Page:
Narinder Nanu/AFP/Getty Images

The special religion

Religion | While facing a rash of recent terrorist attempts, the administration's aggressive outreach to Muslims abroad tip-toes around the problem of radical Islam

Issue: "Gulf toil," June 5, 2010

Barely five months into his term, President Obama stood before an audience at Cairo University and delivered a speech broadcast to the Muslim world.

"I've come here to Cairo to seek a new beginning between the United States and Muslims around the world, one based on mutual interest and mutual respect, and one based upon the truth that America and Islam are not exclusive and need not be in competition," Obama said on June 4, 2009. He pledged to close Guantanamo Bay, to pursue peace between Israelis and Palestinians, to withdraw all troops from Iraq by 2012, and to fight stereotypes of Islam.

Time's Middle East correspondent Scott MacLeod called it "the most important address ever given by an American leader about the Middle East." An Associated Press report said the president "offered the world the audacity to hope for peace in the Middle East and a better understanding between the United States and Muslims."

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The speech highlighted the president's eagerness to embrace Muslims, but the administration's actions in the year that followed have satisfied neither Muslims overseas, on one hand, nor experts concerned with Islamic terrorism, on the other.

The administration set up numerous task forces after the speech, one studying interreligious cooperation. Obama appointed an envoy to the Organization of the Islamic Conference (OIC-a coalition of 56 Muslim-majority countries), and created a new diplomatic position, the special representative to Muslim communities. The appointments added to the chagrin of religious freedom advocates who are still waiting for Obama to name an ambassador for religious freedom. The administration has worked closely with the OIC on some issues, collaborating on an initiative to eradicate polio. In September the president hosted an iftar, a dinner celebrating Ramadan, at the White House (as President Bush also did). Obama gave his first formal interview as president to the Dubai-based television channel Al-Arabiya.

Despite these efforts, majority Muslim countries continue to hold a negative perception of the United States, according to World Public Opinion. Speaking at a conference almost a year after the speech, the president of the Center for the Study of Islam and Democracy, Radwan Masmoudi, said he at first had high hopes for Obama. He thought, "Finally the United States has a president who understands and respects Islam." But Masmoudi said Obama has been consumed with domestic issues and "the Cairo speech slowly but surely drifted into distant memories."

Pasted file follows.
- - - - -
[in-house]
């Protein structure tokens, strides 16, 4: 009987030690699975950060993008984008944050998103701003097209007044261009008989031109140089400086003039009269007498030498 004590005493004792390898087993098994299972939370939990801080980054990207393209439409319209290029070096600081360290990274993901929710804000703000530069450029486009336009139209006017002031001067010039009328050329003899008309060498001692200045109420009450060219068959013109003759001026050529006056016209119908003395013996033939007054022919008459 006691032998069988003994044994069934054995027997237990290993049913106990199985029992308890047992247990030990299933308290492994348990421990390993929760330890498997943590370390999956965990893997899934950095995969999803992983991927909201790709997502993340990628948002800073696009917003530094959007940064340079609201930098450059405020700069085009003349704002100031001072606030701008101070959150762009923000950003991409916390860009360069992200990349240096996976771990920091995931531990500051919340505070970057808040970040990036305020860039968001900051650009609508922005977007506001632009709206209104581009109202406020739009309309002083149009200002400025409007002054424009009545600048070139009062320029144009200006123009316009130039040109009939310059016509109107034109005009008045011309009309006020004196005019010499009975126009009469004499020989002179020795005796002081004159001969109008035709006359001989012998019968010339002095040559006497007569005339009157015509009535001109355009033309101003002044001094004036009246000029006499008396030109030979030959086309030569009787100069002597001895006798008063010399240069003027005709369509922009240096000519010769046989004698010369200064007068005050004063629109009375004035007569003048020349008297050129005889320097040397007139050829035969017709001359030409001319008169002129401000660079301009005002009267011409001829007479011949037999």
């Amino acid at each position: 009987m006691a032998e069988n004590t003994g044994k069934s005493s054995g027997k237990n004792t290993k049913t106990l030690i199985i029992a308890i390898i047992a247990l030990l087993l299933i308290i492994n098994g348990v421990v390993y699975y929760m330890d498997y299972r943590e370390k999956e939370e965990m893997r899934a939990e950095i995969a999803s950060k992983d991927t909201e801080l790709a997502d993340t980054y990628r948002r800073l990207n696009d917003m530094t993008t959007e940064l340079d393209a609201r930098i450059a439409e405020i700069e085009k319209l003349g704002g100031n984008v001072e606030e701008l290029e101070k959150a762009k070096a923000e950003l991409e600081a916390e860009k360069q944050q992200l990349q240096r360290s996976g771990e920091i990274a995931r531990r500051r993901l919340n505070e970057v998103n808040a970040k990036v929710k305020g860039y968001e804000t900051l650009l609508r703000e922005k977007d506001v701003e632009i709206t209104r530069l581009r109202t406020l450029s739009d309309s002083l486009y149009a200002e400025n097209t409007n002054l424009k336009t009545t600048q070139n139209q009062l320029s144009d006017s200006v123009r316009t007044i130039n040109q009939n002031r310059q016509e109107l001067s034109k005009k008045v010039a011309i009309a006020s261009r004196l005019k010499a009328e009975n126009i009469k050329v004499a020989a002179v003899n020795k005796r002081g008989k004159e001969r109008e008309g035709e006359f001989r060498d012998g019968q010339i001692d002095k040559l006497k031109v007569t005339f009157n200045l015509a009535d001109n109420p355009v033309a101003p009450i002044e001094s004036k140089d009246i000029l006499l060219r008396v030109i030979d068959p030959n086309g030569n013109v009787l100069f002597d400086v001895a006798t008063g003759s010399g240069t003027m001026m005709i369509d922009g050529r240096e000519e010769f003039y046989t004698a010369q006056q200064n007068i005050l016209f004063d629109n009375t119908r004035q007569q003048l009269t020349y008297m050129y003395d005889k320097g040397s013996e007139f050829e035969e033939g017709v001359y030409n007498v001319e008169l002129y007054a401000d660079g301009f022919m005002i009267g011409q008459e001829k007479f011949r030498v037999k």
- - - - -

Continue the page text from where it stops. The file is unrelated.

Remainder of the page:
To some Muslims, the speech was empty rhetoric. Many have expressed dissatisfaction to the administration's Muslim representative about the continuing stalemate between Israelis and Palestinians, and the president's lack of progress in closing the Guantanamo prison.

Since the speech, the United States has also seen a rash of attempted terrorist attacks tied to elements of Islam. Most recently, Fasail Shahzad, trained by the Pakistan Taliban, allegedly attempted to set off a car bomb in Times Square. At Christmas, Nigerian Umar Farouk Abdulmutallab attempted to detonate a bomb in his underpants while on a plane bound for Detroit. In November, U.S. Army Maj. Nidal Malik Hasan was successful, killing 13 people and wounding 30 others at Fort Hood. Hasan had ties to the radical cleric Anwar al-Awlaki, and Shahzad purportedly said he drew inspiration from Awlaki too.

Authorities have arrested other alleged masterminds of plots in the last year, including eight devout Muslims charged with supporting terrorists. Two North Carolinians among that group face charges of conspiring to kill military personnel at the Marine Corps base in Quantico, Va. Law enforcement also arrested a young Muslim man, Hosam Smadi, for attempting to detonate a car bomb in Dallas, Texas. The bomb didn't go off because undercover FBI agents had provided him with a dud.

But while Muslims may not be happy with the administration, Islam has no doubt received what can only be called special treatment by the government.

One former FBI agent said law enforcement leadership at all levels ignores the roots of terrorism in Islam. "In the FBI, there is a handful of folks that get this. However, they spend more time battling their field office and FBI headquarters than the bad guys. There's a lot of cowardice in leadership," said John Guandolo, who worked at the FBI beginning in 1996 and in the bureau's counterterrorism unit after 9/11. He left the bureau in 2008 to do national security consulting. "If you speak up about this issue, there's a high likelihood that you'll be moved off your unit, you'll be pushed out. There'll be an internal investigation on you, not the bad guys."


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